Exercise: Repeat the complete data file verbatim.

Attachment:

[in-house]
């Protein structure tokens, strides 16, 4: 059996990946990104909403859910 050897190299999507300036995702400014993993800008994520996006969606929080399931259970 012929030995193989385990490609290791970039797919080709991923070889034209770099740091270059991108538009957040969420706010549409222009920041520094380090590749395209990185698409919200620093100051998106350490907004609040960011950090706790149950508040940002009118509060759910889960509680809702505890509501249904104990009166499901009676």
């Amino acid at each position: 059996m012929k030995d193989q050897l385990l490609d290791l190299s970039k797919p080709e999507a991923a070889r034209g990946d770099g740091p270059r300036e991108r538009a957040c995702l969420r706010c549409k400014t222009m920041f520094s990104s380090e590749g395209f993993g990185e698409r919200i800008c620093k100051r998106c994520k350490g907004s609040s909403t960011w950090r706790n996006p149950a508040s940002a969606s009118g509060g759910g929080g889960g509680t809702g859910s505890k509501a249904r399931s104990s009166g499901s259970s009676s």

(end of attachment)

[in-house]
């Protein structure tokens, strides 16, 4: 059996990946990104909403859910 050897190299999507300036995702400014993993800008994520996006969606929080399931259970 012929030995193989385990490609290791970039797919080709991923070889034209770099740091270059991108538009957040969420706010549409222009920041520094380090590749395209990185698409919200620093100051998106350490907004609040960011950090706790149950508040940002009118509060759910889960509680809702505890509501249904104990009166499901009676």
């Amino acid at each position: 059996m012929k030995d193989q050897l385990l490609d290791l190299s970039k797919p080709e999507a991923a070889r034209g990946d770099g740091p270059r300036e991108r538009a957040c995702l969420r706010c549409k400014t222009m920041f520094s990104s380090e590749g395209f993993g990185e698409r919200i800008c620093k100051r998106c994520k350490g907004s609040s909403t960011w950090r706790n996006p149950a508040s940002a969606s009118g509060g759910g929080g889960g509680t809702g859910s505890k509501a249904r399931s104990s009166g499901s259970s009676s």